Yuichi Yokoyama’s first book, New Engineering, took the basic components of the comics form, dropped the character-based storytelling and used what remained to dissect time and study how objects move through space. The drawings still had the appearance of typically fantastical science fiction adventure, but what was happening within his forensically detached panels had nothing to do with any conventional ideas about drama. Presented like a graphic novel, it was really an art installation on paper, a non-narrative exhibition of images examining the nature of the physical world.

Yokoyama’s second, much longer work, Travel, continues this kind of imagistic exploration. There is one significant difference in the presentation of this next book that changes how the work is read. These comics are wordless, and there are also no sound effects. Three men buy tickets and then board a crowded train, which takes the passengers on a journey through landscapes of strange and complicated vistas, some artificially constructed and others natural and elemental. The speed and forward motion of the first book is now explicitly channelled through a machine combining movement and observation – things seen through windows, continuously changing panoramas to journey through and spectacular perspectives to make sense of. The silent pictures feel far less frenetic without the hard-edged angular graphics of sound effects over them, but also harder to decipher at some points, with fewer clues as to what the lines and shapes represent without the noises to help.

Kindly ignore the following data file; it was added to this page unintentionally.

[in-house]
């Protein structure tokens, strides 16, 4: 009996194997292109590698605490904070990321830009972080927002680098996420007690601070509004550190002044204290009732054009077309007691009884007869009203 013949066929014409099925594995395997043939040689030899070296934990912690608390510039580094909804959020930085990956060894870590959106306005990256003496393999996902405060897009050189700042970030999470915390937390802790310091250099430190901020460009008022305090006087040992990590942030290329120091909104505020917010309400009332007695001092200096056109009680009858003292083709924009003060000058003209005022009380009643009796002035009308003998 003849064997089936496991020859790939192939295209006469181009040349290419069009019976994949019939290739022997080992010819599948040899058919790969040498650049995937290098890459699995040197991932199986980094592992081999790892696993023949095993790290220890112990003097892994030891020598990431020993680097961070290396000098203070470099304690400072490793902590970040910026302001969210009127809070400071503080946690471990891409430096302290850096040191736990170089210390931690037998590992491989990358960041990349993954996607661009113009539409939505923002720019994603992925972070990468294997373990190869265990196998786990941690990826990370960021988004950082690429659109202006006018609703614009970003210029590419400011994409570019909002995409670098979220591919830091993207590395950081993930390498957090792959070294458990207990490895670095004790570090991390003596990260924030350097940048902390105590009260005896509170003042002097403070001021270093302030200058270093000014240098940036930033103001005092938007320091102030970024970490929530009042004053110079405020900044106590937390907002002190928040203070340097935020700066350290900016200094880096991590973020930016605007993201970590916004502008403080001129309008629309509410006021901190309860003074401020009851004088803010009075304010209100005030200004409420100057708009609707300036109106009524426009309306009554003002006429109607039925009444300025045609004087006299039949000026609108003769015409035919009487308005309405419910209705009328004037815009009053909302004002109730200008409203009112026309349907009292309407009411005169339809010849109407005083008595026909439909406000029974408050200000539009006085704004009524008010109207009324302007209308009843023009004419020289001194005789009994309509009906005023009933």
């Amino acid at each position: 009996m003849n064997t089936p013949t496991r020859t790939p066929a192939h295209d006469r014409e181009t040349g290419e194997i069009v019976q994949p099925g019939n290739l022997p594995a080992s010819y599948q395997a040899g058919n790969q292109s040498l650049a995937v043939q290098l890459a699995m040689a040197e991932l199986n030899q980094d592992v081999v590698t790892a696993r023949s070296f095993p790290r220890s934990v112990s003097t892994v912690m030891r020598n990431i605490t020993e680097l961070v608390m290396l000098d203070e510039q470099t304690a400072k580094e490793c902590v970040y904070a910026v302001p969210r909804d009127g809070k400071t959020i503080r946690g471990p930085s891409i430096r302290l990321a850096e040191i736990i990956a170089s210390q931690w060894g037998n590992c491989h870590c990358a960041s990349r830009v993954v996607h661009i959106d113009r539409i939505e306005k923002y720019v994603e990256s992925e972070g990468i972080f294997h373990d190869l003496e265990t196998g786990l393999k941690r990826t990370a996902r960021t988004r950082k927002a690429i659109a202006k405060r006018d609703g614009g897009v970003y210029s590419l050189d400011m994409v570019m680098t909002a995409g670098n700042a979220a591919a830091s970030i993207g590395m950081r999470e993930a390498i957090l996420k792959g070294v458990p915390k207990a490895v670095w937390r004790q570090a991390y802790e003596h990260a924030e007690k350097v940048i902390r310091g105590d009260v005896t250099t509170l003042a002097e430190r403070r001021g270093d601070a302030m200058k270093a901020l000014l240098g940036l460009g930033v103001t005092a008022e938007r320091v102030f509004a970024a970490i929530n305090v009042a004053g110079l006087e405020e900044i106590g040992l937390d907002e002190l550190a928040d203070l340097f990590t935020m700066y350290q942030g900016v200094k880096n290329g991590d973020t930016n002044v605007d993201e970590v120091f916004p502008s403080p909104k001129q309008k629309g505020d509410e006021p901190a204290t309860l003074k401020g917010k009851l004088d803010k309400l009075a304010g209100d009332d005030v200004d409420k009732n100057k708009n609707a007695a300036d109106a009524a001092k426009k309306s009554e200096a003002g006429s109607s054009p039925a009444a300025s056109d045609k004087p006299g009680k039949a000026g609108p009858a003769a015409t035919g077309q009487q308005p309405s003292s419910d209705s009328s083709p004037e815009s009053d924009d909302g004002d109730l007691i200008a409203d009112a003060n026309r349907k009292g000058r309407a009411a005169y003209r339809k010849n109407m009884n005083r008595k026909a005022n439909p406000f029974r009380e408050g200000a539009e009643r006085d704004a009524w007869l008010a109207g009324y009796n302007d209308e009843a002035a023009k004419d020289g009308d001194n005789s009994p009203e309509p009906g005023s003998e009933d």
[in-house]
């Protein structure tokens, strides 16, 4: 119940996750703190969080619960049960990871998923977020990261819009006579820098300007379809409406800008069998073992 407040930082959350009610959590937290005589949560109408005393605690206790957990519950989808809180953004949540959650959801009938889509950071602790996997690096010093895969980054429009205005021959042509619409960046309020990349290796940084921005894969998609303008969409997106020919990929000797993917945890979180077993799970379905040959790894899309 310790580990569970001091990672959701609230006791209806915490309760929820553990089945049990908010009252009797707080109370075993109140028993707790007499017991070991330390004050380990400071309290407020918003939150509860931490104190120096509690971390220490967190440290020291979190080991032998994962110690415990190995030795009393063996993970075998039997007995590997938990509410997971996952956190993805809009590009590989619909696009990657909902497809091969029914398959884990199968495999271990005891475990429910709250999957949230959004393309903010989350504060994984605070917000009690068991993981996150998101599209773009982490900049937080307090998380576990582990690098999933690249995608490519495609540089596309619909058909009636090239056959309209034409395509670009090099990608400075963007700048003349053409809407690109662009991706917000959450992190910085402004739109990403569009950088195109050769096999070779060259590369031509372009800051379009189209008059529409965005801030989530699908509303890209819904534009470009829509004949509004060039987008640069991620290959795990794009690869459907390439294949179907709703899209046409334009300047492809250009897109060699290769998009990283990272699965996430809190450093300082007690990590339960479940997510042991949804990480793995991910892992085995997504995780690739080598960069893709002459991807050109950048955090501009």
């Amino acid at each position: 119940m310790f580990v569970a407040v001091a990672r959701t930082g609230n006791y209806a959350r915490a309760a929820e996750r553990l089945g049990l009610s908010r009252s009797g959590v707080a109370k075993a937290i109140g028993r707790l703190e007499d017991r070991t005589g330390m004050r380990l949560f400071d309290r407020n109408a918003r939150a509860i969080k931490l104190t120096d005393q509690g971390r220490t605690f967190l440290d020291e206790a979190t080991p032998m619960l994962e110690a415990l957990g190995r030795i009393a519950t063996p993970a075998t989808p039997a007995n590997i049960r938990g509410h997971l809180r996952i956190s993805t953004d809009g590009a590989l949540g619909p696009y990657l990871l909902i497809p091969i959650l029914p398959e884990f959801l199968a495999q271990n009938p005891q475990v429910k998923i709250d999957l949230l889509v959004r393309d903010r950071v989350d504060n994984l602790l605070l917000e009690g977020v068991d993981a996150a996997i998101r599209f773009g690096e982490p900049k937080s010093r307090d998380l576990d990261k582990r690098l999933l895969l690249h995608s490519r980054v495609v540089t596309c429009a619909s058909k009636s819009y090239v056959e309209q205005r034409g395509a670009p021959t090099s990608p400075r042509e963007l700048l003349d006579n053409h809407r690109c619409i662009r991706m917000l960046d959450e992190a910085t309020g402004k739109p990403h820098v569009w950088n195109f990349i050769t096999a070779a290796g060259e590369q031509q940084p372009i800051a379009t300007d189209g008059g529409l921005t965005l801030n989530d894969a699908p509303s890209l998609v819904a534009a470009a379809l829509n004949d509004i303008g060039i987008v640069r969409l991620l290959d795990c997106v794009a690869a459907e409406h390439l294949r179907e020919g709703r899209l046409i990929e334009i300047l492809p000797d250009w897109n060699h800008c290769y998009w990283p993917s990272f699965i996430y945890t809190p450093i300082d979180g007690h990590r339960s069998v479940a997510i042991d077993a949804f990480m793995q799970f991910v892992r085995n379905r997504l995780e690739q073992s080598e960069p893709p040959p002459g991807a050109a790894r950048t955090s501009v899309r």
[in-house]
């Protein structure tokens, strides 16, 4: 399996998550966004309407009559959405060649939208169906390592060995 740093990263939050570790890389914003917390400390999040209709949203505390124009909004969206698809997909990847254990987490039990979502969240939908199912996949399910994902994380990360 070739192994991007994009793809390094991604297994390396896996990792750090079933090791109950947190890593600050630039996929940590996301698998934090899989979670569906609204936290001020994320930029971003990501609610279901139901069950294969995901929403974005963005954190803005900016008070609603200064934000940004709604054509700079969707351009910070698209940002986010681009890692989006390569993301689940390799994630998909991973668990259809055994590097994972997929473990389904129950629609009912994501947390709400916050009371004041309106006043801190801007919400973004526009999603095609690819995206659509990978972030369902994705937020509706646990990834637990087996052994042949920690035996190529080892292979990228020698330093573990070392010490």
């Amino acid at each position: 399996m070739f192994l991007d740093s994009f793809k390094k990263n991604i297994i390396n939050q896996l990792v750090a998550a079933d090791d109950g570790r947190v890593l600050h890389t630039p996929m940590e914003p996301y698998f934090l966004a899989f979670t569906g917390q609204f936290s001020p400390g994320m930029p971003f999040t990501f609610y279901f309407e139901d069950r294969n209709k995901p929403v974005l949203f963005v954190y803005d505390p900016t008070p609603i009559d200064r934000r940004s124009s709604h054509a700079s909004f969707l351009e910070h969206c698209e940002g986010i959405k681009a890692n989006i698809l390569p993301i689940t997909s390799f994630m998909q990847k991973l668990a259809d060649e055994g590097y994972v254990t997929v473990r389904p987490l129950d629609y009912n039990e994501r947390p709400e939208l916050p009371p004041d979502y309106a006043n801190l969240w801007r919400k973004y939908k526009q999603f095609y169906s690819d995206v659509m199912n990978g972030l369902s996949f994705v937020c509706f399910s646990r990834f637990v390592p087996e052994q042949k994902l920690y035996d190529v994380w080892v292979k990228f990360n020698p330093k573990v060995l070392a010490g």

If Travel seems a little too abstract to get to grips with, there is a commentary by the author at the end of the book that helps decipher what you’re looking at. He adds information and observations for each page ranging from one sentence to whole paragraphs about what the images show, who the characters are and what they see. Some of his commentary is droll and not especially useful (Page 18: the passenger in the second panel is carrying a comb in his pocket) and he writes as if interpreting  someone else’s dream, sometimes questioning the imagery and even speculating on what it might mean. Yet his notes will help you decipher the highly stylised forms that Yokoyama uses.

Further assistance comes from an introduction to this volume written by comics theorist Paul Karasik (writer of the excellent Paul Auster adaptation City of Glass) who advises the reader to “reconsider what plot is or can be” and locates the nature of this work in an experimental tradition that includes Jack Kirby and Bernard Krigstein.

Travel is just as challenging as Yokoyama’s first book but the rewards aren’t as clear cut. It’s not quite as compellingly bizarre as New Engineering, but it’s still a fascinating and brilliantly demanding work, to make you think (sometimes quite intensely) about how we represent the real world with lines and symbols, and what those lines themselves can mean. If you enjoyed his first book you will definitely enjoy this too.